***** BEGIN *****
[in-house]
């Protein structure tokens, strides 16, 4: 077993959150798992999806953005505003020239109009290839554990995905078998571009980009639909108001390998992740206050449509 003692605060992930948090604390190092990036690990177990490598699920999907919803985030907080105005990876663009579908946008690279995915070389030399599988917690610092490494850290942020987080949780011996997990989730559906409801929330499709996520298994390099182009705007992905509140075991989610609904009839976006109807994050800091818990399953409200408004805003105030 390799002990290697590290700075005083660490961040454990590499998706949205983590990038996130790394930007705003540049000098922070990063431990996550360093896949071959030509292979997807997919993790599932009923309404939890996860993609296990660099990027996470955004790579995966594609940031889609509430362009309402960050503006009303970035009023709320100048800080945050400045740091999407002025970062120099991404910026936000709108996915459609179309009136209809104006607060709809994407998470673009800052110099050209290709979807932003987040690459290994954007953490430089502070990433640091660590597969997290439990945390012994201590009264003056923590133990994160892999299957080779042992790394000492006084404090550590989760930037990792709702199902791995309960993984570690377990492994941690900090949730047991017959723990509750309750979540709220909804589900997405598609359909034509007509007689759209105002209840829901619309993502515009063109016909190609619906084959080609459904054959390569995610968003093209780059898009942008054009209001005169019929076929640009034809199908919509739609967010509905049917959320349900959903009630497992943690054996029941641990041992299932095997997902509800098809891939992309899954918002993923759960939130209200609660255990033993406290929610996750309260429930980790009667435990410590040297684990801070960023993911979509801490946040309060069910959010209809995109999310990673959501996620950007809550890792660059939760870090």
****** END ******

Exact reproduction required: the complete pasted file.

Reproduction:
[in-house]
């Protein structure tokens, strides 16, 4: 077993959150798992999806953005505003020239109009290839554990995905078998571009980009639909108001390998992740206050449509 003692605060992930948090604390190092990036690990177990490598699920999907919803985030907080105005990876663009579908946008690279995915070389030399599988917690610092490494850290942020987080949780011996997990989730559906409801929330499709996520298994390099182009705007992905509140075991989610609904009839976006109807994050800091818990399953409200408004805003105030 390799002990290697590290700075005083660490961040454990590499998706949205983590990038996130790394930007705003540049000098922070990063431990996550360093896949071959030509292979997807997919993790599932009923309404939890996860993609296990660099990027996470955004790579995966594609940031889609509430362009309402960050503006009303970035009023709320100048800080945050400045740091999407002025970062120099991404910026936000709108996915459609179309009136209809104006607060709809994407998470673009800052110099050209290709979807932003987040690459290994954007953490430089502070990433640091660590597969997290439990945390012994201590009264003056923590133990994160892999299957080779042992790394000492006084404090550590989760930037990792709702199902791995309960993984570690377990492994941690900090949730047991017959723990509750309750979540709220909804589900997405598609359909034509007509007689759209105002209840829901619309993502515009063109016909190609619906084959080609459904054959390569995610968003093209780059898009942008054009209001005169019929076929640009034809199908919509739609967010509905049917959320349900959903009630497992943690054996029941641990041992299932095997997902509800098809891939992309899954918002993923759960939130209200609660255990033993406290929610996750309260429930980790009667435990410590040297684990801070960023993911979509801490946040309060069910959010209809995109999310990673959501996620950007809550890792660059939760870090």